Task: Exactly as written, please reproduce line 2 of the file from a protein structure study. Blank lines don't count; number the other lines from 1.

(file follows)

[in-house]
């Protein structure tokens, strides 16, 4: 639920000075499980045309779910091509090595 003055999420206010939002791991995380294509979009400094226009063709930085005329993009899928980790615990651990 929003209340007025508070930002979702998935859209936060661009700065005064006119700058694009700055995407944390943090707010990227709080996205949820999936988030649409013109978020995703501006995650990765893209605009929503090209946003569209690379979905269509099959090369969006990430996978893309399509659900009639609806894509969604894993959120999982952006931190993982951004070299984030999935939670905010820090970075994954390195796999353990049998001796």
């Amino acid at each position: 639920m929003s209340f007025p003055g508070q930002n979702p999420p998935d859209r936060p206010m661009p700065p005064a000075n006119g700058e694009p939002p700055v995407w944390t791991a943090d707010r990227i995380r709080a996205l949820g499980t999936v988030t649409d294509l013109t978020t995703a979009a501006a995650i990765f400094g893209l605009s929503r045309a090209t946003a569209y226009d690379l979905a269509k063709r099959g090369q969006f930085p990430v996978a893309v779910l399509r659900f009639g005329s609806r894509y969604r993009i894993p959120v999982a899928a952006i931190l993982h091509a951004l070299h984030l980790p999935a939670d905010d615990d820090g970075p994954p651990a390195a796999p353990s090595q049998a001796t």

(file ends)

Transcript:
């Protein structure tokens, strides 16, 4: 639920000075499980045309779910091509090595 003055999420206010939002791991995380294509979009400094226009063709930085005329993009899928980790615990651990 929003209340007025508070930002979702998935859209936060661009700065005064006119700058694009700055995407944390943090707010990227709080996205949820999936988030649409013109978020995703501006995650990765893209605009929503090209946003569209690379979905269509099959090369969006990430996978893309399509659900009639609806894509969604894993959120999982952006931190993982951004070299984030999935939670905010820090970075994954390195796999353990049998001796």